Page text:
Tuesday, 11 June 2013

what they see/ what we see

Recently the topic of our new country and its current rate of unemployment/homelessness/poverty came up again.  Usually when we have visitors or sometimes friends from the states who inquire, we are reminded that the world at large doesn't see the what The Bahamas looks like, once you get past West/East Bay Street or Paradise Island (Atlantis).  Yes there is a good-sized middle class here.  This is a sign of hope and stability for this nation.  But there is also a vast dichotomy between the rich and the poor here.  And unfortunately, many of "the rich" are white foreigners who buy up million dollar real estate, turn it into billion dollar resorts, and cycle the money back to their foreign countries.  The Bahamas doesn't get the benefit of massive enterprises like Atlantis or the up and coming Baha Mar.  Giving the locals "thousands of jobs" as housekeepers, maintenance men, and counter clerks at these resorts doesn't exactly repay the vast amount of wealth these foreign investors are making.  It's the Bahamian's land.  But they aren't pocketing the lion's share of what is being generated from it's beauty.  And more and more local beaches stand in danger of being bought up by out-of-country investors to be turned into money-making real estate.  Beaches that locals have fond childhood memories of no longer are accessible to them...unless they can come up with the million dollars to buy a condo that now stands upon it.

Well...for us as Americans it was quite eye-opening when we came for our first visit nearly 3 years ago.  At this point, our eyes have adjusted.  We no longer are shocked to see the heaps of garbage, stray mangy dogs, decrepit buildings, and homes that are nothing more than wooden shacks where the many poor live.  And when we leave "Paradise Island" and drive back to Nassau proper, we heave a sigh, feeling the distance...and I don't mean the literal short arched bridge that exists between the two.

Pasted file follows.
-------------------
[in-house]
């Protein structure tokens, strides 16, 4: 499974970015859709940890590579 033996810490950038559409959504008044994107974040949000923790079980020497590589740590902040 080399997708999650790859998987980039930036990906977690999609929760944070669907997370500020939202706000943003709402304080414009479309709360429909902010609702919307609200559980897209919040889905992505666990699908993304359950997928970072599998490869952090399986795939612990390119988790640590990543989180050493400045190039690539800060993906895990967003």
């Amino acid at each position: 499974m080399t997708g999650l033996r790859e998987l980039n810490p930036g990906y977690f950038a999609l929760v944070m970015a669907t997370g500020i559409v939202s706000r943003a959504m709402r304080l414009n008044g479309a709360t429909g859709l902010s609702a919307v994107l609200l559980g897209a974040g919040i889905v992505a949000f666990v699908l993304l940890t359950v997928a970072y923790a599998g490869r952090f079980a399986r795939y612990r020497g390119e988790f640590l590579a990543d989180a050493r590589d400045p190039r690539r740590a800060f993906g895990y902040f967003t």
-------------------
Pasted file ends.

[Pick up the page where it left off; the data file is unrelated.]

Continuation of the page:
What most people think of when they hear "The Bahamas"  is Sun, Water, Beaches, Resorts, Lifestyles of the Rich and Famous.  And to be sure, these things exist.  And that is what the government wants you to see. This is what tourists want to see. What they want you to avoid begins about one block up from "Tourist Row," where real inner-city Nassau begins.  We have difficulty taking pictures of this side of Nassau because we don't want to offend people.  We look like tourists already with our white skin and sunglasses...if we whip out our cameras, we will look as though we're gawking, and we don't want to do that.  So I've pulled some accurate pictures from google images...both sides.  In our everyday lives, we are in the thick of it, the city streets, the backroads, all of the "real Nassau."  This is what we see, this is what we carry on our hearts.  Last night, Keith received a phone call from a lady who's been attending our job-placement help course, offered on Tuesday mornings.  She was desperate...out of money, nothing to eat, and a 5 year old depending on her.  That morning her roommate told her to get out by nightfall.  She was grief-stricken when she called.  Keith wisely counseled her that sometimes just curing one piece of the need helps the other needs not look so large...he asked her if she'd eaten that day.  Not really.  He said, "Alright.  I'm coming and bringing you a meal.  That's step one."  And so he did, with the help of another man in our church and my 19 year old nephew who was here visiting.  Step one.  Feed the Hungry.  Yeah, I can do something about that.  I can cook.  I can "drive thru" Wendy's.  I can pack a bag of food.  Step one.  And the other needs begin to fall in line.  Oh help us God.  Help us to feed the hungry, care for the poor, and shine your light where darkness wants to swallow all the brightness.  We know you will.

There is so much beauty here, but also so much disparity.  This post is dedicated to setting the record straight.  Next weekend, my college roommate (also my maid of honor), her husband (a youth pastor), and their youth group will be traveling here from Holly Springs, North Carolina to do a weeklong missions trip.  They chose the Bahamas because of the need, not because of the beauty...at least, not the obvious beauty.  Jesus is here.  And the need that He can fill will be beautiful.

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